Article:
|Use of analgesia after operation||8 (5–17)||13 (8–23)||0.28*|
|Return to work after operation||90 (74–112)||100 (90–110)||0.47*|
|Return to sexual intercourse after operation†||56 (49–90)||42 (34–51)||0.04*|
In this randomised trial, women awaiting abdominal or vaginal hysterectomy were treated for eight weeks with leuprorelin acetate or placebo prior to surgery. The uterine volume of those in the treatment group decreased by 34%. However, there was no difference between the groups with regard to intra-operative blood loss, operation time, operative difficulty or recovery time.
The primary outcome measure of this trial was operative blood loss, with the power calculations being calculated to detect a reduction of 20%. As no previous data on measured operative blood loss in women without fibroids were available, data from a trial containing women with fibroid uteri were used. In our trial we found that the median blood loss in the leuprorelin acetate group was 36% lower than in the placebo group. The range of measured blood loss, however, was greater than in the trial data used for the power calculations. This resulted in the trial being insufficiently powerful to detect significant differences. A reduction in operative blood loss could be expected as ultrasound assessment of the trial participants showed that treatment with leuprorelin acetate resulted in vasoconstriction of the uterine vessels10. The amount of operative blood loss does not, however, depend exclusively on uterine blood flow, especially in abdominal hysterectomies where blood loss also occurs in areas which are not so sensitive to oestrogen, like the abdominal wall. Furthermore, the amount of blood lost from larger bleeding vessels is dependent primarily on the rapidity of suturing (or resuturing), with the uterine blood flow being of secondary importance. The results of this trial may in fact overestimate the effect of leuprorelin acetate on operative blood loss as there were more women having vaginal hysterectomies in the leuprorelin acetate group. This will have contributed to a reduction in overall blood loss in this group as the overall blood loss in women undergoing vaginal hysterectomy was less than half those having an abdominal hysterectomy, irrespective of whether they were pre-treated with leuprorelin acetate or placebo (115 vs 285 mL, P < 0.05).
One of the advantages of using pre-operative gonadotrophin releasing hormone agonists in women with uterine fibroids is the ability to conduct the hysterectomy vaginally rather than abominally4. For hysterectomy without oophorectomy the choice between abdominal hysterectomy or vaginal hysterectomy is usually flexible, the intention being to conduct the operation vaginally if possible so as to minimise postoperative morbidity. In trials of pre-operative gonadotrophin releasing hormone agonists it is therefore important to consider vaginal and abdominal hysterectomies together in the same group. Surgeons considering suitability for vaginal surgery take into account both cervical descent and uterine size. The uteri studied, despite their lack of fibroids, were still up to 174 cm3 in volume (equivalent to over seven weeks of gestational size)11. While treatment with gonadotrophin releasing hormone agonists does not influence uterine descent, it does decrease the uterine volume by a third, an amount that can be critical when attempting a vaginal hysterectomy on a bulky uterus. In this study most women underwent the operation that had been initially planned. Of those booked for assessment on admission, however, the majority in the treatment group had a vaginal hysterectomy. The opposite was true in the placebo group where the majority had an abdominal hysterectomy, suggesting that pre-operative gonadotrophin releasing hormone agonists may favour vaginal hysterectomy in some women.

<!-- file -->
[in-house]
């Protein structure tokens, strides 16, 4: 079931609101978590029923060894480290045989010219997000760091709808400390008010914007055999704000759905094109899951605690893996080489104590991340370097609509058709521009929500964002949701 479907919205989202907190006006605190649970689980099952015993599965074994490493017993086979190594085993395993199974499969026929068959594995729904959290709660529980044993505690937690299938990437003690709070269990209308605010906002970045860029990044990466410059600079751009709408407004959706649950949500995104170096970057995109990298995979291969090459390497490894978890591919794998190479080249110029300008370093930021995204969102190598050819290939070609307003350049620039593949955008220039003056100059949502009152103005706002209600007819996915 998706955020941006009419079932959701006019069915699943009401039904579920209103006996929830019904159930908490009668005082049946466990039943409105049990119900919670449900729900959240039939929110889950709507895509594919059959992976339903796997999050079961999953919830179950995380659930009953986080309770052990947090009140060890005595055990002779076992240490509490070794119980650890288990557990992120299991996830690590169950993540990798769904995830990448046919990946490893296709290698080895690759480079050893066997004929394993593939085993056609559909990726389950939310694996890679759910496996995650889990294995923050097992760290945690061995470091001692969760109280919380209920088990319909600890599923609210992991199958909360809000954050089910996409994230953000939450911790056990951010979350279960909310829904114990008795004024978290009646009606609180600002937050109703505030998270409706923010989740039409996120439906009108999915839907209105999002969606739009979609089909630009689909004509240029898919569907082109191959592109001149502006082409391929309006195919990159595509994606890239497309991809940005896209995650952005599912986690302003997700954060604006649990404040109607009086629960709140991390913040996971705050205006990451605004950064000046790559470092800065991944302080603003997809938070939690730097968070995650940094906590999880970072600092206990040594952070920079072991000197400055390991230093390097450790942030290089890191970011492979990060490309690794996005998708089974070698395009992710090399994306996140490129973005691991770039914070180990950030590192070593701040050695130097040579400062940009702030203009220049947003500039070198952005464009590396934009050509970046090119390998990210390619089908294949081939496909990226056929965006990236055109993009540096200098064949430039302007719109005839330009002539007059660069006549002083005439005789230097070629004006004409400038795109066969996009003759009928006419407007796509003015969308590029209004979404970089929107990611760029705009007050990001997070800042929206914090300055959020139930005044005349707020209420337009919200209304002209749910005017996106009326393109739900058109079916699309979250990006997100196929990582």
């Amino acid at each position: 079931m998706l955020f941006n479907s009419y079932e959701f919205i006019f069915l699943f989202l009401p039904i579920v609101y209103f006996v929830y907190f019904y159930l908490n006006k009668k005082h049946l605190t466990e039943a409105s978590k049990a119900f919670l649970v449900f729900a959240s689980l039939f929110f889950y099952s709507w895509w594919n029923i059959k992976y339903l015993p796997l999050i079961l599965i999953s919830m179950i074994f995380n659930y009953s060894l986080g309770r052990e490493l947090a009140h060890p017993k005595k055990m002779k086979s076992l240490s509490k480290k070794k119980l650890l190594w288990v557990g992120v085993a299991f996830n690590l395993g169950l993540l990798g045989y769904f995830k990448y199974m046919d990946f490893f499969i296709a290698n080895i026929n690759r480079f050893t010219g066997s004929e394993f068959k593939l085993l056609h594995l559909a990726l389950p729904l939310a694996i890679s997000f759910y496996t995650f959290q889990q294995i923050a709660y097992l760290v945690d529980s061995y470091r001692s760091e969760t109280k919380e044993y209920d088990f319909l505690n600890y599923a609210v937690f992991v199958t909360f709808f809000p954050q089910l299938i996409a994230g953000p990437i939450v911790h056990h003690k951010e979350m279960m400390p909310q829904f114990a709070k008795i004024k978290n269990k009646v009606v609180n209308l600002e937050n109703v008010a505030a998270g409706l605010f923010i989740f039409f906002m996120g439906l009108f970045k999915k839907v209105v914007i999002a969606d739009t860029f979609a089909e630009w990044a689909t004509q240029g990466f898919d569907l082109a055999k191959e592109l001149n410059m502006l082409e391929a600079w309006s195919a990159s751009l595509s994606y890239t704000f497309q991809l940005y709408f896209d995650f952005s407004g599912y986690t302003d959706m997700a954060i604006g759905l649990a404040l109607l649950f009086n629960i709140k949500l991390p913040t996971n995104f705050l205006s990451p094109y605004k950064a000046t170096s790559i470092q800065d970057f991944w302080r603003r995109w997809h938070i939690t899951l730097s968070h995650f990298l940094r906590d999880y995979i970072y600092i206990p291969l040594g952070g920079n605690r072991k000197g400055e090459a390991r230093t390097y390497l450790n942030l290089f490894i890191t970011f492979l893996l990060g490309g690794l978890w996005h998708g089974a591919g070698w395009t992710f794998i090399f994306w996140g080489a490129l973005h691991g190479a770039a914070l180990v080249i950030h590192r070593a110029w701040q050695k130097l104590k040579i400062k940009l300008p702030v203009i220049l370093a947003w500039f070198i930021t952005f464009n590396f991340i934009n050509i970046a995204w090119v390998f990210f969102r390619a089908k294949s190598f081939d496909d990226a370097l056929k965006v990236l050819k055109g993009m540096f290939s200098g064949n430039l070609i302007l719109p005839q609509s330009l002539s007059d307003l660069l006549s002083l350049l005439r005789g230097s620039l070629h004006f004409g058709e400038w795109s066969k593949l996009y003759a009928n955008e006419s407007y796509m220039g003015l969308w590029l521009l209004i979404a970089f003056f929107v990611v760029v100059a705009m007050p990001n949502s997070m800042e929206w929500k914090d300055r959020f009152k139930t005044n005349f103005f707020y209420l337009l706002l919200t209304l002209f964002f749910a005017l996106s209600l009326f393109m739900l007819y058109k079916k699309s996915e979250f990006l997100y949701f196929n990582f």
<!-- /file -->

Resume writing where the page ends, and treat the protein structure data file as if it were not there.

The recovery rates are similar to those reported in other randomised trials2. Surprisingly, in this trial the women having vaginal surgery recovered no faster than those having an abdominal hysterectomy. This is in contrast to other published work that suggests a more rapid recovery in those having a vaginal hysterectomy, although this has never been confirmed by a randomised trial2,12,13. The large number of women who returned to work after exactly three months and to intercourse after exactly six weeks suggests that the timing of these events is governed more by instruction than by rate of recovery. Use of analgesia and ‘time to return to usual state of health’ are more objective measures. Both were numerically less in the leuprorelin acetate group although neither achieved statistical significance. The time to return to intercourse was significantly longer in those treated with leuprorelin acetate. The reasons for this are not clear but could relate to the pre-operative vaginal dryness experienced by some women taking gonadotrophin releasing hormone agonists.
In this placebo-controlled randomised trial of women with dysfunctional uterine bleeding undergoing hysterectomy there were no significant benefits in operative morbidity with pre-operative leuprorelin acetate compared with placebo. The trial was, however, underpowered, and a larger trial in women undergoing abdominal and vaginal hysterectomy may be useful to ascertain the true place of leuprorelin acetate in the treatment of women undergoing hysterectomy.
This trial was supported by a grant from Wyeth-Lederle, UK. We wish to thank Janice Porter and Liz Nelson in the Fetal Assessment Unit for assistance with the vaginal ultrasonography. Thanks also to all the medical, nursing, and theatre staff at St James's Hospital who assisted with the running of the trial. Finally, we are grateful to the participants for their cooperation.